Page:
In 1997, I was an elitist college student. Pretty much, if I’d been willing to deign to read Harry Potter when it came out, I’d have been pegged as Hermione Granger, the early years. Hearing about Harry Potter’s 20th anniversary made me feel old, but it also showed me how intertwined in my adult journey Harry Potter has been.
Who is Harry Potter?
In fact, I didn’t read Harry Potter and the Sorcerer’s Stone when it first came out. I was too busy reading important literature. I was busy learning about urban renewal, economics, and the history of urban architecture. As a college first year, Harry Potter wasn’t even on my radar. I was too busy trying to be the ideal college student. My college professors and peers only reinforced this elitism. We would read Jack Kerouac or William S. Burroughs. We would sit drinking coffee and esoterically waxing philosophical about Basquiat and politics. Something as plebeian as a children’s book wasn’t on my radar.
Why would you read a children’s book like Harry Potter and the Sorcerer’s Stone?
My post-college years initially continued on the elitist trail. Imagine if Hermione had never met Harry and Ron. Imagine if no one had questioned her annoying know-it-allness. Imagine if no one had believed in her bravery. You have me at twenty-one. I was the Girl Who Did School. So, I kept doing school, and because of law school, I first read Harry Potter and the Sorcerer’s Stone in 2000.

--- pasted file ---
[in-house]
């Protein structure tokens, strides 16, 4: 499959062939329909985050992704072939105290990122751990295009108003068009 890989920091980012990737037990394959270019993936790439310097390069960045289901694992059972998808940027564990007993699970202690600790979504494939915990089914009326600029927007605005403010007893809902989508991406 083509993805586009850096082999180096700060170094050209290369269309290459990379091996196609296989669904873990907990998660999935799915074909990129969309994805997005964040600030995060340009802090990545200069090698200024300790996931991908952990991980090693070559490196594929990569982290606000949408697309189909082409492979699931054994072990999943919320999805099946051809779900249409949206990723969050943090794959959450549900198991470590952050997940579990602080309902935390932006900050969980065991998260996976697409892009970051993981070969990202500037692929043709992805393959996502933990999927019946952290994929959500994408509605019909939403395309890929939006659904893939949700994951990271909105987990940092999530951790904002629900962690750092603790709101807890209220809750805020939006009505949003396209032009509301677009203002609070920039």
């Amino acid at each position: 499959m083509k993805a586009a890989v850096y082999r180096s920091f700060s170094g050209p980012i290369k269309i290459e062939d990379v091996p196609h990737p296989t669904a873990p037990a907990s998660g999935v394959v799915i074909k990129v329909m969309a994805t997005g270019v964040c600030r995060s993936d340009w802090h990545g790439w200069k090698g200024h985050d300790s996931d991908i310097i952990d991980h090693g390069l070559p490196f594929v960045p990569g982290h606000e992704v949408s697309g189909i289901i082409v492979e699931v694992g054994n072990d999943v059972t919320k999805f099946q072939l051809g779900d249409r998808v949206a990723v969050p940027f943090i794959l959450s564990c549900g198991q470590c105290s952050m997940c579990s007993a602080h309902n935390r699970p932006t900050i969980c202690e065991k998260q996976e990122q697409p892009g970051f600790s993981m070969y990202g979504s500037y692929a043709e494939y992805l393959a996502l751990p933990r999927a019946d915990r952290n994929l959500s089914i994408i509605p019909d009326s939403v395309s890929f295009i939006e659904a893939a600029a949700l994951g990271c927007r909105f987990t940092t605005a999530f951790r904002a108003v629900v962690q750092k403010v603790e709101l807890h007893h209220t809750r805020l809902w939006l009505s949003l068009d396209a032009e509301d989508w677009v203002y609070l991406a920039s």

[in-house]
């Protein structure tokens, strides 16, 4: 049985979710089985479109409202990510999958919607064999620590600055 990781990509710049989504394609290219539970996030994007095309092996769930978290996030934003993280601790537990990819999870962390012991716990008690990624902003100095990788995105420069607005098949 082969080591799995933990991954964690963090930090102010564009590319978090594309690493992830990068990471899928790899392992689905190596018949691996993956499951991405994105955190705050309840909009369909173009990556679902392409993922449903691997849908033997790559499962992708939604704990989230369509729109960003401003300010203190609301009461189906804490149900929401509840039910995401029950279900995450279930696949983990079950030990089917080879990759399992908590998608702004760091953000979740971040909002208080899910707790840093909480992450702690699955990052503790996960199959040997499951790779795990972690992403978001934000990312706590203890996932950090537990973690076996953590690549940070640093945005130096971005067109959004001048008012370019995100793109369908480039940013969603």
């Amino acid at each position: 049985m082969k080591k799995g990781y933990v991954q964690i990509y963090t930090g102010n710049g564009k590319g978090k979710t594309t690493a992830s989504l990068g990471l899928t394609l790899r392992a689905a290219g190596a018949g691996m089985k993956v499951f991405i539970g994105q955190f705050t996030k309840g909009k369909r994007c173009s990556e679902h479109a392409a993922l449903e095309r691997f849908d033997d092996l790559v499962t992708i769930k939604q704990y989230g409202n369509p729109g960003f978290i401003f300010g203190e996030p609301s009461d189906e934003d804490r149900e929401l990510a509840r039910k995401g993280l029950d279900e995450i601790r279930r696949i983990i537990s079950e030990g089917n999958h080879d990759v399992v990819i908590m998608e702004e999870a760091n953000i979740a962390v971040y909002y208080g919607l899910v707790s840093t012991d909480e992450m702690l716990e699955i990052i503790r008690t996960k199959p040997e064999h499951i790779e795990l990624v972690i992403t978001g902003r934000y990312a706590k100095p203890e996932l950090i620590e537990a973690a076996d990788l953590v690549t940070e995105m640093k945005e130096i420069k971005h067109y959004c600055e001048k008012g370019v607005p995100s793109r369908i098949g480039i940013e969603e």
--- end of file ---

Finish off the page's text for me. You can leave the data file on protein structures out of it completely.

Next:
After my 1L, I needed some brain candy. My mother, who had seen something about Harry Potter on Good Morning America! found a copy of Sorcerer’s Stone on sale at Marshalls. She brought it over to my apartment, much to my very adult, very law school, very elitist chagrin, and told me that I might as well try reading it, “even though it’s a kids’ book.” As someone still young enough to listen to her mother, I snorted derisively and thought about it. After all, as my mother pointed out, “what is there to this kids’ book for an adult?”
There’s Magic in Those Pages
If you’ve ever gone to law school, you know that the first year is a misery. If you ever went to law school at night while working full-time, then you know it’s more than a misery. It’s a daily walk through Lucifer’s fiery pits. What better escape than a book about magical middle school kids?
I don’t even remember the first full reading. I couldn’t tell you where I was. I couldn’t tell you how long it took me to read. What I can tell you?
It was magical.
I hadn’t felt the pull of a book in this way in a long time. I was Hermione. Everything about her was me. I loved her. I loved that she answered things through reading. I loved that she was smarter than the boys. I loved that she turned out to be braver than she realized.